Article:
The enigma of energy

BkkSci is happy to be joined by Neil Willmann, the founder and managing director of Daruma Ecofarm, an ecological engineering design and permaculture research center located in Bang Phra Thailand.

Today, the word ‘ecology’ is in everyone’s vernacular even if there are differences in the usage - e.g. agro-ecoforestry vs. eco-agroforestry. Soon after the word was coined in the 1950‘s and emerged as a budding budding interdisciplinary science, ecological studies embraced a holistic perspective paralleling the wave in social sciences at that time for “whole systems” thinking. As more and more study was done in this new field, one of its leading voices, Howard T. Odum, focused on one element that seemed to hold the key to the entire area: energy. He saw energy and energy transactions as a language that explained all system theory.

Energy remains at the core of the holistic science of ecology. And as the world is facing increasing pressures in population, climate change, food production concerns, and peak oil, all of these are related to or affected by energy. Neil will discuss the landscape of energy from an ecological perspective and explain in clear detail some aspects of our use of energy as it relates to ecology, particularly climate change and peak oil, and our hopes for a sustainable existence on Earth.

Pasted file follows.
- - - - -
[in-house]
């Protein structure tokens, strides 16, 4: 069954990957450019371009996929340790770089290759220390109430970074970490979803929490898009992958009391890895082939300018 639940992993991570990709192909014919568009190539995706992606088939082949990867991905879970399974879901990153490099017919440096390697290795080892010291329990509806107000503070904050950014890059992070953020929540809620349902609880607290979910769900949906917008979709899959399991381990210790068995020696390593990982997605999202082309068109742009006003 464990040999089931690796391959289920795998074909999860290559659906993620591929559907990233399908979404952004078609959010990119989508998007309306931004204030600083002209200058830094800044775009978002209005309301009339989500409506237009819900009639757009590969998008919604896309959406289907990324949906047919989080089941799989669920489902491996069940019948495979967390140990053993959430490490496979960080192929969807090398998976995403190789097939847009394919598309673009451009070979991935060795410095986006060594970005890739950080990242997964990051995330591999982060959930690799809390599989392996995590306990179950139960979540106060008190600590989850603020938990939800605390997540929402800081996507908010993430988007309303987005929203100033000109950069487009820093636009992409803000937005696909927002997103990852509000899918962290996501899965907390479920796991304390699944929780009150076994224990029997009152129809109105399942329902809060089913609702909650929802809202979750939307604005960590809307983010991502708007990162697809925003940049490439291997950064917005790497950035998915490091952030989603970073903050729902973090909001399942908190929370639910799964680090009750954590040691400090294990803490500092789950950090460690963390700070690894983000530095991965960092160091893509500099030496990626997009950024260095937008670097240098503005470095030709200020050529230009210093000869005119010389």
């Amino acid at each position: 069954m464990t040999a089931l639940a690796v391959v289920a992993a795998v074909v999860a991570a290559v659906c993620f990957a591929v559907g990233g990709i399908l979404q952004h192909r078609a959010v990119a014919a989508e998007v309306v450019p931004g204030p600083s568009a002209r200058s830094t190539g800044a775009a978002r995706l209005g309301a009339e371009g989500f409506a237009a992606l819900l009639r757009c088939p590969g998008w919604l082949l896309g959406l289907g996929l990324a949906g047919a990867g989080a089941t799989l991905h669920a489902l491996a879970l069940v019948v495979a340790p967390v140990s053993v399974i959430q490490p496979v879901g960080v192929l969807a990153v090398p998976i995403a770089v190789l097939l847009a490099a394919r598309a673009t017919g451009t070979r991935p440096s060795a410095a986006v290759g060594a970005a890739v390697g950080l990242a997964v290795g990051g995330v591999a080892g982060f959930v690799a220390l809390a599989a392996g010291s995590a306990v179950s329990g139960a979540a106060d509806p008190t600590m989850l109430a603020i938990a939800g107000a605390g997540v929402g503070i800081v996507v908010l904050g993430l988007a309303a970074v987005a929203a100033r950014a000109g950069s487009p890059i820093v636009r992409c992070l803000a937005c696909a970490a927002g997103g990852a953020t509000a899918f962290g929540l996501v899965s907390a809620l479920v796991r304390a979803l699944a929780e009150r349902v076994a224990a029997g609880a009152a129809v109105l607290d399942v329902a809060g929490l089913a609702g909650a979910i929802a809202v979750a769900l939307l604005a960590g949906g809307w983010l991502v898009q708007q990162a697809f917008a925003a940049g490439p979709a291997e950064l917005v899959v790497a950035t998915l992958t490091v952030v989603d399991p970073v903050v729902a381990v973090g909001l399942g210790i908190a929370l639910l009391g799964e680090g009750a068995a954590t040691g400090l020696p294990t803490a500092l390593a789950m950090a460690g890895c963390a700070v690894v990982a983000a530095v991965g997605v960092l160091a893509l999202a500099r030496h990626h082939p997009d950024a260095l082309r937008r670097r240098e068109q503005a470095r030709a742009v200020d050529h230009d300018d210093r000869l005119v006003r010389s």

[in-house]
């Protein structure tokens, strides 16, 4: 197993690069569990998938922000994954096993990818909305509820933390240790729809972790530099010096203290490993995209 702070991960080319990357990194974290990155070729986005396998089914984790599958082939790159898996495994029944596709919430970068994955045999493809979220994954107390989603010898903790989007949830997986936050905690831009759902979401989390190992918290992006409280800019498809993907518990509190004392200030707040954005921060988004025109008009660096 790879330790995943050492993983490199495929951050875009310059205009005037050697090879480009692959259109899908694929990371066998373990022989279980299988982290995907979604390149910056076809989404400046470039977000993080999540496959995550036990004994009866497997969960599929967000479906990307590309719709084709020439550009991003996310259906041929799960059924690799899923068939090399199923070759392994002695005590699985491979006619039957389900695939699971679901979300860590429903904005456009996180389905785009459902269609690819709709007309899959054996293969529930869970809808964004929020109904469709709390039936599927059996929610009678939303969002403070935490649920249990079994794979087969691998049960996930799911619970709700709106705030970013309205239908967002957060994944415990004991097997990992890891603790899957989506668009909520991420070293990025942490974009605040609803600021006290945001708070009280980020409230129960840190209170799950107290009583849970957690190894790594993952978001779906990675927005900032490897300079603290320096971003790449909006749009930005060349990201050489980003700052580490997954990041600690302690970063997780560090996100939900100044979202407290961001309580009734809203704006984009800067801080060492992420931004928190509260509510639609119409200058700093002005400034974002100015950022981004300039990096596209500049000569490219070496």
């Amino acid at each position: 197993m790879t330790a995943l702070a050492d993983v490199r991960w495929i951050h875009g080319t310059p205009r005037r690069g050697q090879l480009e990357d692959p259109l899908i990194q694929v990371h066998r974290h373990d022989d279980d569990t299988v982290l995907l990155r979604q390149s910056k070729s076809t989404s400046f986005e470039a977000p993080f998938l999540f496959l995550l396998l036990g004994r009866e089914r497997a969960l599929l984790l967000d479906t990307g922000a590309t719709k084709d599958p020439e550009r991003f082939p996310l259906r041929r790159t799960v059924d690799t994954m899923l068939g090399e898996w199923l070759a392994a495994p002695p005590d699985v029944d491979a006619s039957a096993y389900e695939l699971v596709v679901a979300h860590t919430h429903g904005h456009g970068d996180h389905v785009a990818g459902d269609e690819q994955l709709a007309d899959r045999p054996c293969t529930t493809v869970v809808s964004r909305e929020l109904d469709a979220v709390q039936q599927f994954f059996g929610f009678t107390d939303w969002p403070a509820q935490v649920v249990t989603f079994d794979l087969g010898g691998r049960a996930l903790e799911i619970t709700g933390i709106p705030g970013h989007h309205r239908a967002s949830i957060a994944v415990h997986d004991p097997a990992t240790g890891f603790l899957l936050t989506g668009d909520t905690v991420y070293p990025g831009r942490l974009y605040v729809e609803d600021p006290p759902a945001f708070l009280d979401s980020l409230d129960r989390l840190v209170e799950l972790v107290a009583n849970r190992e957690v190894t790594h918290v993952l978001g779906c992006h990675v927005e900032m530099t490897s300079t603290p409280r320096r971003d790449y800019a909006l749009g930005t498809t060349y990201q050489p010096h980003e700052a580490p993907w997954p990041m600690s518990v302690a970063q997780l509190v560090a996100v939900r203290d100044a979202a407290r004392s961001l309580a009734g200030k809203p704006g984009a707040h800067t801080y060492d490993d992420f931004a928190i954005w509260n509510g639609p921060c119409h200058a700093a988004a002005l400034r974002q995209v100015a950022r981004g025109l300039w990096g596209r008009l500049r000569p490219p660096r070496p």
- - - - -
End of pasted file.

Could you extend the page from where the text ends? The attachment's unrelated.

Neil is a member of the faculty of engineering at Asian University of Science and Technology conducting research on energy and ecology, and lecturing in the subjects of physics, energy and technology management. He holds degrees from the University of Hawaii and University of Illinois at Chicago in Oceanography and Physics.

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  • pascal c.

    i recommend this report, published by the carbon trade watch (2007) about carbon offsetting: "the carbon neutral myth: offset indulgences for your carbon sins"